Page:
It was my first T-38A night solo out of Laughlin Air Force Base in the remote west Texas desert. Since night flying as a pilot training student is already an emergency procedure by default, the instructors make the flight as basic as possible. The weather has to be almost crystal clear and the winds nearly at a dead calm. Students receive a tremendous amount of preparation training for the flight and are drilled on the game plan so thoroughly that I still remember it to this day: An instructor would take off with the solo students following him at regular intervals. Another instructor would play the role of "Tail End Charlie" making sure all the students in front of him didn't inadvertently fly into Mexico. We were to follow the instructor on a course that traced a wide arc along the edges of Laughlin's training airspace, report passing pre-arranged turn points over the radio, maintain a set speed so we didn't overrun each other in the darkness, return to the pattern for several approaches, and then make a full-stop landing. The night T-38 solo flight was more about building confidence than it was about developing stick and rudder skills.
From This Story
Night flying over west Texas is spectacular. Because of the area’s sparse population, there are almost no lights from cities, towns, or highways. Other than the distance-measuring equipment on the instrument panel clicking off at a rate of 8 miles a minute, you have almost no sensation of speed. Radio chatter was almost non-existent except for the occasional brief position reports from my classmates. The low hum of the engines and distant whoosh of the air flowing over the airframe was mesmerizing. The peacefulness of the night flight at altitude was the perfect contrast to the chaos that was about to erupt.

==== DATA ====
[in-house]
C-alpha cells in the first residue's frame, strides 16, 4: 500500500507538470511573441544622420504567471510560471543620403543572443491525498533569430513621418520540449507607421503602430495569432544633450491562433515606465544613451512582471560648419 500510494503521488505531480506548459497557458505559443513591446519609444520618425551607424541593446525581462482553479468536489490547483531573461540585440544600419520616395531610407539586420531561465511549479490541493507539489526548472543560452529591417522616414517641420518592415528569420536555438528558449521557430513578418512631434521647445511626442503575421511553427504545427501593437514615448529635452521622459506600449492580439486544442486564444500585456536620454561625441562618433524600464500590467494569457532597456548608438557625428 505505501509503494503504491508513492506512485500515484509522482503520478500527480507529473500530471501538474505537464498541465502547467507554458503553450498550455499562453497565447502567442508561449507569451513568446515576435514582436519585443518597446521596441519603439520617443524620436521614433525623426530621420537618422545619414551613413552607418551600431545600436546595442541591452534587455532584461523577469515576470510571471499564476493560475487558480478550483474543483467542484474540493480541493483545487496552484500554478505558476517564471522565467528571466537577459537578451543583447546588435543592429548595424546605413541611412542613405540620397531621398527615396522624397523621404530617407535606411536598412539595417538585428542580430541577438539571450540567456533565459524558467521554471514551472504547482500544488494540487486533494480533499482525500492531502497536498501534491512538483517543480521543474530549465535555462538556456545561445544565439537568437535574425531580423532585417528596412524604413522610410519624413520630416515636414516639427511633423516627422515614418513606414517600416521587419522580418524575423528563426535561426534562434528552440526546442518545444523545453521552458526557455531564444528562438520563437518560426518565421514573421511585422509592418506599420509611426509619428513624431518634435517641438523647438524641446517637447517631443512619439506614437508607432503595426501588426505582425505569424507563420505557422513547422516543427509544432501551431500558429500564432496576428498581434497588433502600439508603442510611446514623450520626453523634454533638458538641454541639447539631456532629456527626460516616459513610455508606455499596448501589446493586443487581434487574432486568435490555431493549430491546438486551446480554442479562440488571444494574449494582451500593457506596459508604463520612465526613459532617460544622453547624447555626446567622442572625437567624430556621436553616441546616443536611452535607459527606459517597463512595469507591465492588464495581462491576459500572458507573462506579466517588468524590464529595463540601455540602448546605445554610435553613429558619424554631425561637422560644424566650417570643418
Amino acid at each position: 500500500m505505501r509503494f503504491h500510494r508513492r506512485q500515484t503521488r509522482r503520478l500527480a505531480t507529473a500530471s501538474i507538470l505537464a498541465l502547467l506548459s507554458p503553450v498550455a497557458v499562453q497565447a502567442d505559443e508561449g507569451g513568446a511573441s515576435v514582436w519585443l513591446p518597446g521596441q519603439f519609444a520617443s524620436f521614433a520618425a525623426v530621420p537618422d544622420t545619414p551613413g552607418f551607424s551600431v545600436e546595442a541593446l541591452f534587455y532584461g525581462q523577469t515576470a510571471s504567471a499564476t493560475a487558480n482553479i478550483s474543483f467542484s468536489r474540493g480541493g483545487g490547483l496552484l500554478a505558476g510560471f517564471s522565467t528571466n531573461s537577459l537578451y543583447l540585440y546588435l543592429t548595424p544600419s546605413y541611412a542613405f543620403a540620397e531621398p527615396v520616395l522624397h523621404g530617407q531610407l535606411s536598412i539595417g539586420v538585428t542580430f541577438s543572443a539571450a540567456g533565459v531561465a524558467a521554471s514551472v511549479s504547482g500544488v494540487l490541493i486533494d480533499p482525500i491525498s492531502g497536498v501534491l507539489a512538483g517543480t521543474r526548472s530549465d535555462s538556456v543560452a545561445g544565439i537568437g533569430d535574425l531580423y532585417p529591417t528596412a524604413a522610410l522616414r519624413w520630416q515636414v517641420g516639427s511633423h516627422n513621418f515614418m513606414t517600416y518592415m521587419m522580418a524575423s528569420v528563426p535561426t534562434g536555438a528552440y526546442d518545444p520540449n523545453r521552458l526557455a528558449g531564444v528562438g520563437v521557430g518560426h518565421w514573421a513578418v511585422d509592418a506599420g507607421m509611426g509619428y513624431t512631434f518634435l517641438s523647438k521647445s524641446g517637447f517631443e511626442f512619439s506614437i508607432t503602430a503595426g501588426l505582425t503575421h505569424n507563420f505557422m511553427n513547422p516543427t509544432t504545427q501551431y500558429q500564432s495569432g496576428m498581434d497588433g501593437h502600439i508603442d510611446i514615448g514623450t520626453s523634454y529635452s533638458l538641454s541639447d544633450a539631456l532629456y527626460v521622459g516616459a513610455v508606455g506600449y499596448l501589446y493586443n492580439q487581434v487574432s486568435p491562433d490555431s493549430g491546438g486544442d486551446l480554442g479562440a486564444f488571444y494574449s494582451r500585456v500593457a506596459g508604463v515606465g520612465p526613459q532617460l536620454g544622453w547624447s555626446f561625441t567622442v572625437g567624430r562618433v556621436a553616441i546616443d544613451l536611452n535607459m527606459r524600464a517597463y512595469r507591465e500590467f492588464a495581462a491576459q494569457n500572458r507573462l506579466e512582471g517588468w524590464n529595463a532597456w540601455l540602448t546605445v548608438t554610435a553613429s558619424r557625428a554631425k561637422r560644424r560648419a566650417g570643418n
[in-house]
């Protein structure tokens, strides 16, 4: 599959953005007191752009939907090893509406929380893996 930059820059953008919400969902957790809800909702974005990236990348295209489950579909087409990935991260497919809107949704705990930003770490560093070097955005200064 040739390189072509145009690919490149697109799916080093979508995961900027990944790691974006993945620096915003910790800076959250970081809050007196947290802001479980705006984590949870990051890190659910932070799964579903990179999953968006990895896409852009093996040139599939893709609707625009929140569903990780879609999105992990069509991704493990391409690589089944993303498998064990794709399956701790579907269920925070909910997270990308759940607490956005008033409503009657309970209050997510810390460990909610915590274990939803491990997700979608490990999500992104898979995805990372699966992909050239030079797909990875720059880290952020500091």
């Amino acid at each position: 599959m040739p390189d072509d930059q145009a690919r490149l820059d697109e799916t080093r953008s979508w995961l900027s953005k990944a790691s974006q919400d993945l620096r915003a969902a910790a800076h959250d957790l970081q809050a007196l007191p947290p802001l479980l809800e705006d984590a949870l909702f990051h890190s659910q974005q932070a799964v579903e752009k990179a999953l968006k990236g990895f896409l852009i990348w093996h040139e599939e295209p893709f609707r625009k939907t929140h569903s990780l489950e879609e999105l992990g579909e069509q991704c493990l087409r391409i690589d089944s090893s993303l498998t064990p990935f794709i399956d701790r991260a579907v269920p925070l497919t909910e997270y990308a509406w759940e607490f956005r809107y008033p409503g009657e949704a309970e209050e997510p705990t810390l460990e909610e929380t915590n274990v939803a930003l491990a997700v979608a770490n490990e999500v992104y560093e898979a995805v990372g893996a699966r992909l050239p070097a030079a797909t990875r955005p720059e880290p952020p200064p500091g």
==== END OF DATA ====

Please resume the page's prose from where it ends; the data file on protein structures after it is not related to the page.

The setup for my first touch-and-go landing went like clockwork. There were no air-traffic snarls that sent me into holding, no confusing or garbled radio communications, and no aircraft malfunctions. I was on speed at the landing and made a smooth touchdown about 1,200 feet down the runway, right on the centerline. Let's see if I can make them all look like that. I added power to go around and once clear of the ground with a positive rate of climb, I retracted the gear and flaps.
Just as I was running my after-takeoff checks, I felt a sickening thud on the left side of the aircraft, like someone had just whacked the airplane with a large mallet. An enormous shower of purple-white sparks erupted from the back end of the airplane. As quickly as it appeared, the fireball outside faded to be quickly replaced by a light show inside the airplane. The Master Caution light was blaring along with warning lights and gauge indications that all pointed to a catastrophic failure of the left engine. The jet groaned ominously and issued metallic grinding noises as it chugged and lurched through the sky.
They say that in sudden emergencies, a pilot’s natural tendency is to pull back the throttles in a subconscious effort to buy time to deal with the problem. This is exactly what I did, and it was exactly the wrong thing to do. Climbing at slow speed, low altitude, and with low engine thrust is dangerous in any airplane, but especially in the T-38. Its thin stubby wings, bullet nose, and sleek coke-bottle fuselage were built for blistering speed, not slow-speed handling. T-38 aircrews have been doomed by the flight characteristics on the backside of the thrust curve, a region of slow-speed flight where it takes more thrust to fly slower due to the tremendous rise in drag. Get too slow in this region and the aircraft may not have enough thrust to recover without losing altitude. And I was just a few hundred feet off the ground.